According to the univariate analysis performed in our study, the survival rate in patients with macrovascular invasion was significantly lower than that of those without macrovascular invasion. Most studies in the literature have identified macrovascular invasion as an independent prognostic factor in terms of survival.[16–18]

The survival rate at 1, 3, and 5 years was 95%, 85%, and 79.7%, respectively, in our liver transplantation patients. Liver transplantation was performed in 10 patients according to the Milan criteria, and in other 10 patients based on the expanded criteria.[19] Regardless of the number and size of the tumors, patients without macrovascular invasion or extrahepatic metastasis were included in the expanded group.[19,20] The mean survival time was 68.6 months in our patients who met the Milan criteria, and 60.3 months in the expanded criteria group. Univariate analysis comparison of these 2 groups yielded no significant difference in the mean survival time. Poon et al.[21] conducted 43 liver transplantations based on the Milan criteria and found that the 1-, 3-, and 5-year survival rate was 98%, 92%, and 81%, respectively. Yao et al.[22] reported on 70 patients and observed a 1- and 5-year survival rate in patients with small primary solitary HCC tumors (pT1 or pT2 classification) was 91.3% and 72.4%, respectively, while it was 82.4% and 74.1% in pT3 tumors. Our survival rates were similar to the results of these earlier studies.

The 5-year survival rate in our resection group was 100%. Literature reports have noted survival rates after resection of 58% to 100% for 1-year survival, 28% to 88% for 3-year survival, 11% to 75% for 5-year survival, and 19% to 26% for 10-year survival.[23] The higher 5-year survival rate observed in our study may be due to the small number of patients.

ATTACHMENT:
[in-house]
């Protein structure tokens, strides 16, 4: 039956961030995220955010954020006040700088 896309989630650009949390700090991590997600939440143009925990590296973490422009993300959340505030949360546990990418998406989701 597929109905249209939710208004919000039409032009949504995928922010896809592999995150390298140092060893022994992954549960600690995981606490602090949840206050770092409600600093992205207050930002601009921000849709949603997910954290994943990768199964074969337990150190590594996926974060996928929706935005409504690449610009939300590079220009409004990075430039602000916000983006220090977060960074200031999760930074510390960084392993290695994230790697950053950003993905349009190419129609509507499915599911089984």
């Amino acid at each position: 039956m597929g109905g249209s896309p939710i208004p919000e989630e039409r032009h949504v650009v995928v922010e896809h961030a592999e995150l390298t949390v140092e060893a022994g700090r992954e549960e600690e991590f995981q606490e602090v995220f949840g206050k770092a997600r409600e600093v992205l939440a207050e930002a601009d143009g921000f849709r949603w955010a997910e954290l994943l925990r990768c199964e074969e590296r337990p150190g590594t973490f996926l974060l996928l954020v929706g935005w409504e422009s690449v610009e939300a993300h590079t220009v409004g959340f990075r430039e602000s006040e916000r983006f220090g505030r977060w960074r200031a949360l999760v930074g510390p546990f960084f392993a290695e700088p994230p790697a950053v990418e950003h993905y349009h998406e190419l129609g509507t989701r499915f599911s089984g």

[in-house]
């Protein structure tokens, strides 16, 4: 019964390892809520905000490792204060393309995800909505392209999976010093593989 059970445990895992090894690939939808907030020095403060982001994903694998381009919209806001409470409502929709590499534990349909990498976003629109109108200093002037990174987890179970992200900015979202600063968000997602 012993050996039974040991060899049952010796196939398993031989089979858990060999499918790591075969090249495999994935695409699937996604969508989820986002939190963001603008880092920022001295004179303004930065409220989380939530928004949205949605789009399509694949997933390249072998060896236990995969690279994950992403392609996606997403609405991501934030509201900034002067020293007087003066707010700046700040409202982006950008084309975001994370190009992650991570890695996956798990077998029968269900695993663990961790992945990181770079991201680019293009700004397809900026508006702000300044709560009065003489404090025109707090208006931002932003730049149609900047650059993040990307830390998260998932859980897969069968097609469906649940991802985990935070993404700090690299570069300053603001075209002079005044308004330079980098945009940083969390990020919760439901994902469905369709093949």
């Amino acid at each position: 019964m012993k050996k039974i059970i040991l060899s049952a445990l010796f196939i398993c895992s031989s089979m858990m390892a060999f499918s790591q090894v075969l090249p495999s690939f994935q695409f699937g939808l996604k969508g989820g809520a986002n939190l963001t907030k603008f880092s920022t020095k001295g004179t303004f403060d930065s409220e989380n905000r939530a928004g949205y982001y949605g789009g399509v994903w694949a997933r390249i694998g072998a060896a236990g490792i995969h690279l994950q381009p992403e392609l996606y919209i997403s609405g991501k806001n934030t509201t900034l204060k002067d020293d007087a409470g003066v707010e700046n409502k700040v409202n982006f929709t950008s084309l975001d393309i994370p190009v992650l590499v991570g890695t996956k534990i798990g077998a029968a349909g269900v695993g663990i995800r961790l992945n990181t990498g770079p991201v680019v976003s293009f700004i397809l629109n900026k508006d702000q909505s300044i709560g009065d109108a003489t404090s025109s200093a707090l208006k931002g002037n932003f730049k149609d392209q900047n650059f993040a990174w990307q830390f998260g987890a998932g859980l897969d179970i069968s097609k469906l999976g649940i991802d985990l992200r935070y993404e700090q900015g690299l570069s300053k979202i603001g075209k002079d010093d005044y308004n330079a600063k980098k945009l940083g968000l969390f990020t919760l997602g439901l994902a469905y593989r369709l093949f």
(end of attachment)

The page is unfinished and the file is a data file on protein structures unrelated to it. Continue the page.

TACE, RFA, PEI, a combination of these treatments, or chemotherapy was administered to patients for whom resection was not possible and those for whom liver transplantation was contraindicated or not convenient. The benefit of a TACE+PEI combined treatment was first demonstrated by Tanaka et al.[24] The rationale of combined treatment is to reduce the tumor density and to dissolve intratumoral septa, thus increasing ethanol diffusion into the tumor.[25] The addition of PEI after TACE is expected to achieve complete tumor necrosis.[26] Subsequent studies found that this was also valid for RFA.

Multivariate analysis of our data indicated that independent poor prognostic factors of survival included a tumor size >5 cm, Child-Pugh class C, high creatinine level, and distant metastasis. In their study of 1569 HCC patients, Shi et al.[18] reported that the Child-Pugh classification, macrovascular invasion, and large tumor size were independent prognostic factors. Schwarz et al.[17] also observed that distant metastasis, large tumor size, and macrovascular invasion were independent prognostic factors in HCC. These 2 studies did not asses creatinine level. Other research has determined that the creatinine level was a prognostic factor of survival.[27–29]

In conclusion, our study results demonstrated that HBV was the most common causative agent of HCC, followed by HCV infection. The policy of HBV vaccination of newborns should be maintained, and the overall vaccination rate should be improved. Vaccination of high-risk groups should be a focus. The most effective treatment methods to prolong survival in patients with HCC were liver transplantation and hepatic resection in eligible patients. A tumor size >5 cm, Child-Pugh class C, high creatinine level, and distant metastasis were found to be independent prognostic factors of reduced survival.

Ethics Committee Approval: The Baskent University Clinical Research Ethics Committee granted approval for this study (date: 04.05.2010, number: KA10/69).

Peer-review: Externally peer-reviewed.

Author Contributions: Concept – AS, MK; Design – AS, MK; Supervision – AS, MK; Fundings – AS; Materials – AS; Data Collection and/or Processing – AS; Analysis and/or Interpretation – AS; Literature Search – AS; Writing – AS; Critical Reviews – AS, MK.

Conflict of Interest: The authors have no conflict of interest to declare.

Financial Disclosure: The authors declared that this study has received no financial support.